The group of seven Alaska Native Corporations that own land in the area of the proposed Susitna-Watana Hydroelectric Project are expressing concerns that their interests will not be adequately represented in the Alaska Energy Authority’s initial study reports next February. The Cook Inlet Region Working Group sent a letter to the Federal Energy Regulatory Commission on Wednesday citing their concerns.
On October 30th, AEA requested approval from the Federal Energy Regulatory Commission on how their Initial Study Reports should be released. AEA’s letter says that the reports will include study methods, results, future plans, and variances from the original study plan. The Cook Inlet Region Working Group’s letter says that they want more explicit requirements that the study report include issues that impact the Alaska Native Corporation landowners. Included in what the working group wants are: descriptions of trespass incidents and measures to prevent future trespassing issues, the impact on study progress from lack of access to Alaska Native Corporation lands, descriptions of cultural and historic resources found, health and safety measures, status of negotiation for future Alaska Native Corporation land use, and alternative plans, should land access be denied in 2014.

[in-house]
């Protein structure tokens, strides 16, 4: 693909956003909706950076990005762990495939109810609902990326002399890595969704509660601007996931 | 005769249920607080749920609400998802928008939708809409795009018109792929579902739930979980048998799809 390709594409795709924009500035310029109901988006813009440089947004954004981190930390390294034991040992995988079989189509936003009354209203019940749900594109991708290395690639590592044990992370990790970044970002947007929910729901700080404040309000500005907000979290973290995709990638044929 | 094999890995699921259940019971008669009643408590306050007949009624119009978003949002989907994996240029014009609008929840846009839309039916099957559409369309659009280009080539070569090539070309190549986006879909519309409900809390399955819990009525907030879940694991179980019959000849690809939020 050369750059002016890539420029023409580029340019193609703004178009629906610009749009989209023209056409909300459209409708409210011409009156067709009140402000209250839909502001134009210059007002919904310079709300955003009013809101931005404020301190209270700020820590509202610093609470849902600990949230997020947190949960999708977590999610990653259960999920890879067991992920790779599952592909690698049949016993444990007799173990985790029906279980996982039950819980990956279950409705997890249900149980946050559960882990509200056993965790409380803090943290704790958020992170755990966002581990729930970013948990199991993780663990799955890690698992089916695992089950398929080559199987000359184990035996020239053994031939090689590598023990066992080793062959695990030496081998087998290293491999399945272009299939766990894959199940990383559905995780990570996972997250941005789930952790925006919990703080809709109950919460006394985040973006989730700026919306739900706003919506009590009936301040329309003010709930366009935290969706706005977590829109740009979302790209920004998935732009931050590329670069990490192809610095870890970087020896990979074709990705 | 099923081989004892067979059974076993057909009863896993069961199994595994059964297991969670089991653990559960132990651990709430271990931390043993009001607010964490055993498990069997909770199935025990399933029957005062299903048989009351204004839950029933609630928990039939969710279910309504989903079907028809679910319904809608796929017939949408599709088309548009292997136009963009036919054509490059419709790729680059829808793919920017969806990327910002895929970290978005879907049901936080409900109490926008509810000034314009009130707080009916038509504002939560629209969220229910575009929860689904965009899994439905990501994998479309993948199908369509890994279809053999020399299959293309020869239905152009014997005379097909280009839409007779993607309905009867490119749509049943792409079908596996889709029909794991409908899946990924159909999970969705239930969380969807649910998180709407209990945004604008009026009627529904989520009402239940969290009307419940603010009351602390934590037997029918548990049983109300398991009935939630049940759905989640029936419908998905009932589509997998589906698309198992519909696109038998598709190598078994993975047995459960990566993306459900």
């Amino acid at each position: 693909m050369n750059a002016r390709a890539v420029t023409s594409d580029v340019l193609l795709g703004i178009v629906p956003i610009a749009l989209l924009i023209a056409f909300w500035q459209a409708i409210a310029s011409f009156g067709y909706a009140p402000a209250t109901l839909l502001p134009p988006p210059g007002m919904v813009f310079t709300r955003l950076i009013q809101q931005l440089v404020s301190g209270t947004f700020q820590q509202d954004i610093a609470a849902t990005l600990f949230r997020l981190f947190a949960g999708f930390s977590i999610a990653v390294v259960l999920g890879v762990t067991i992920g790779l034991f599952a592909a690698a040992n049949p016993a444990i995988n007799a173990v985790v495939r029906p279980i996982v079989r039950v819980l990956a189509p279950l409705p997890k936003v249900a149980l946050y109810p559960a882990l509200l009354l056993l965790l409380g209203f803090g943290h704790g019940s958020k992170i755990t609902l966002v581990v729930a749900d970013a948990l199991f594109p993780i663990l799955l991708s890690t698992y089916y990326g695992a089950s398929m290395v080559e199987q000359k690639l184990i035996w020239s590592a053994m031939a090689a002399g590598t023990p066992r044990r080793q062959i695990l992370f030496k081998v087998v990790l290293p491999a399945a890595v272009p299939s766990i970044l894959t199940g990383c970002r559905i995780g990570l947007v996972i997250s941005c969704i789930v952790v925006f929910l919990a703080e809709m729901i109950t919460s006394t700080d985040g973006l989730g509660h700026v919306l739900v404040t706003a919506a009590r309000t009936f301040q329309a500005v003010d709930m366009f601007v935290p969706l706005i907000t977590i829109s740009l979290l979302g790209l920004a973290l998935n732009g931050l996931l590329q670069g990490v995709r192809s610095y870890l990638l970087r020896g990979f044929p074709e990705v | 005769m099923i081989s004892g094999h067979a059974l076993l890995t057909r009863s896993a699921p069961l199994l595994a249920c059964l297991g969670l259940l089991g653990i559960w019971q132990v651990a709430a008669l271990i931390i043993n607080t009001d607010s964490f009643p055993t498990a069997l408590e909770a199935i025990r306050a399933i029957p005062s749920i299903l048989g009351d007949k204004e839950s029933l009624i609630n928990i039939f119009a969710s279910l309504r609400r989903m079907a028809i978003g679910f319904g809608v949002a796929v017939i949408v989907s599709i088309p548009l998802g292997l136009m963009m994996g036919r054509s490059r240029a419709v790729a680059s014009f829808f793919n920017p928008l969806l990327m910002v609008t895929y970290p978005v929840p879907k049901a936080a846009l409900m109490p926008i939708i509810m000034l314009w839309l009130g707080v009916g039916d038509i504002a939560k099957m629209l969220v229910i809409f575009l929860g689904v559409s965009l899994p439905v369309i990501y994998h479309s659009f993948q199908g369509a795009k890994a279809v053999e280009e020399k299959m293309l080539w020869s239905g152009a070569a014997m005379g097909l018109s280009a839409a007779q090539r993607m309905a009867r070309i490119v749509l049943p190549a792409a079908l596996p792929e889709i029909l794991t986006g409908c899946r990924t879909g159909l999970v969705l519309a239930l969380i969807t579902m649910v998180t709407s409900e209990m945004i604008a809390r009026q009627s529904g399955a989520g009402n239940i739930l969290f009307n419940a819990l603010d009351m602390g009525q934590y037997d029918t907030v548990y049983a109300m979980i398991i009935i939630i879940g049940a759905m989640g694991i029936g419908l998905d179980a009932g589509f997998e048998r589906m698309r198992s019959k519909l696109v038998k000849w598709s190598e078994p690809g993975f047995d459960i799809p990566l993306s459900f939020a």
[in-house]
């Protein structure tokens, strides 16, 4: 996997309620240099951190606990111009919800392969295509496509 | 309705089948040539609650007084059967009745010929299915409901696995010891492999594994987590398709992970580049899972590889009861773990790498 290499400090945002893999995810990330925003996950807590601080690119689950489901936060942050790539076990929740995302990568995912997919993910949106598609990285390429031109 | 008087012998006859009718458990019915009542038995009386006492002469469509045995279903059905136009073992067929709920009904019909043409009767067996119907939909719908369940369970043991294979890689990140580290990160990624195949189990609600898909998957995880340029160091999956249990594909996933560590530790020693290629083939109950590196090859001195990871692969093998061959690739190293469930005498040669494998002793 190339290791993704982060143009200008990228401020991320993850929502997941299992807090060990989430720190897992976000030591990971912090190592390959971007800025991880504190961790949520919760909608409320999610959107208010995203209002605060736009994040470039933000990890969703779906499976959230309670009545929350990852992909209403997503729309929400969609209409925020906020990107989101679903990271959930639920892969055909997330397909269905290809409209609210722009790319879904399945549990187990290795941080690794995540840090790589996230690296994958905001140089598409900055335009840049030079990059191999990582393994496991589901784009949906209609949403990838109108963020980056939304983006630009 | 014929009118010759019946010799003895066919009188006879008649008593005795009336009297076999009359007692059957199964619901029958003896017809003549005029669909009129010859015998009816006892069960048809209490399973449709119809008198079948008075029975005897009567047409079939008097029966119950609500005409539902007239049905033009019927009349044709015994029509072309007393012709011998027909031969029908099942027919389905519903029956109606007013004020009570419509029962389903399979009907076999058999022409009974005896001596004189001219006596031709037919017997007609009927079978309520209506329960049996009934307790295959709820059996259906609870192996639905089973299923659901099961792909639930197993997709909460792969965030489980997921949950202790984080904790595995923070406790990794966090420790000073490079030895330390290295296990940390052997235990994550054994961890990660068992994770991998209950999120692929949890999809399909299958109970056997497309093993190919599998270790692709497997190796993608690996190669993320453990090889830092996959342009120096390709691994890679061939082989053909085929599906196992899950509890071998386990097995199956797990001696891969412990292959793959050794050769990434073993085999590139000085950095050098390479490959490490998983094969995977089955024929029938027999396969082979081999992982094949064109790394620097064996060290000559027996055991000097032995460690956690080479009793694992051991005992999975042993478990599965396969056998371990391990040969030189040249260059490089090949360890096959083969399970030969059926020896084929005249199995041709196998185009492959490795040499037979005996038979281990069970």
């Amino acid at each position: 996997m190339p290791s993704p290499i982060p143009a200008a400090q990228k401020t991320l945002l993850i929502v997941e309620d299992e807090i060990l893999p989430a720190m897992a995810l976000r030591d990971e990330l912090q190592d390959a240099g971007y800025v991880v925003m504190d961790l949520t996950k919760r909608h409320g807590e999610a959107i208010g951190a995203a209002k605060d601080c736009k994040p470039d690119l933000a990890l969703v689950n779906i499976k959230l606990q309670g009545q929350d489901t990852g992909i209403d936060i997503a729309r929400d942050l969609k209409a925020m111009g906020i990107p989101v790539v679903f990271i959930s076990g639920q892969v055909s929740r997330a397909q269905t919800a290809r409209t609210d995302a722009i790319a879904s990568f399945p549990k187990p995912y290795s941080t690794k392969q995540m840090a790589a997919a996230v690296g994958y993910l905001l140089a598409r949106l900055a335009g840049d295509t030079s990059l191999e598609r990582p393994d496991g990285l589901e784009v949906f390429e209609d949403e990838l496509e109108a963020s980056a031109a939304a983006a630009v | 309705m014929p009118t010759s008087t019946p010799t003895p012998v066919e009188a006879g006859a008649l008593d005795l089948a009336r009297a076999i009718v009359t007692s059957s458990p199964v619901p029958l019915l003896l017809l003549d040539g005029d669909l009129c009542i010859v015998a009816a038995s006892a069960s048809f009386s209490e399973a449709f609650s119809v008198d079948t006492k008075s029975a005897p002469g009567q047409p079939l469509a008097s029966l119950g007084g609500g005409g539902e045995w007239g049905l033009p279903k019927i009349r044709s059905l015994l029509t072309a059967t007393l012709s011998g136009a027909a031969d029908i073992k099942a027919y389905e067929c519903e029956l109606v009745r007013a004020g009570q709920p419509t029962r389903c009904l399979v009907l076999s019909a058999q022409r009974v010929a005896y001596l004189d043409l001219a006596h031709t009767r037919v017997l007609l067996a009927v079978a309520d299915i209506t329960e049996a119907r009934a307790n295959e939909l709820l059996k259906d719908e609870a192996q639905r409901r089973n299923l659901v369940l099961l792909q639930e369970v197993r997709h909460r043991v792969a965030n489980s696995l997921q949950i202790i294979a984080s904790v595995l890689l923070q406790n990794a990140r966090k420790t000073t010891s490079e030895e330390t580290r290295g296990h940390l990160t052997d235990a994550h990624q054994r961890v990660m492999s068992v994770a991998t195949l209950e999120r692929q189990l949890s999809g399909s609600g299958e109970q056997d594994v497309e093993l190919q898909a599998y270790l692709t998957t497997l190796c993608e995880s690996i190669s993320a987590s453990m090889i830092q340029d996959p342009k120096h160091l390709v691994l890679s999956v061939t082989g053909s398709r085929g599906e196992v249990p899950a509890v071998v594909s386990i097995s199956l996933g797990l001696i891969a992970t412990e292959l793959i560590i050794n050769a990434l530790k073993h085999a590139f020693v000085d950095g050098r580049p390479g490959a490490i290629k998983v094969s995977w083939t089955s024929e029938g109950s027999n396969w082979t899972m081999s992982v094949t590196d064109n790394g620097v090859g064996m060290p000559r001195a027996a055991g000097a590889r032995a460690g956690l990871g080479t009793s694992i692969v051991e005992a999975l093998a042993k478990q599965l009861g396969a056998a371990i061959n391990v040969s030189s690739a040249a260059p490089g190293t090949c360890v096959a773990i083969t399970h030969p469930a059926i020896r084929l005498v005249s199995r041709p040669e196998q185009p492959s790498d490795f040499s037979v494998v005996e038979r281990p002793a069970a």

The working group’s letter comes after more than a year of negotiation with AEA regarding access to Alaska Native Corporation land. In both 2012 and 2013, the corporations claim that trespasses occurred, and permission to conduct studies on the land has still yet to be granted. Emily Ford, spokeswoman for AEA, says in an email statement that AEA remains committed to working with CIRI and the Cook Inlet village corporations, and that they are taking the issue seriously.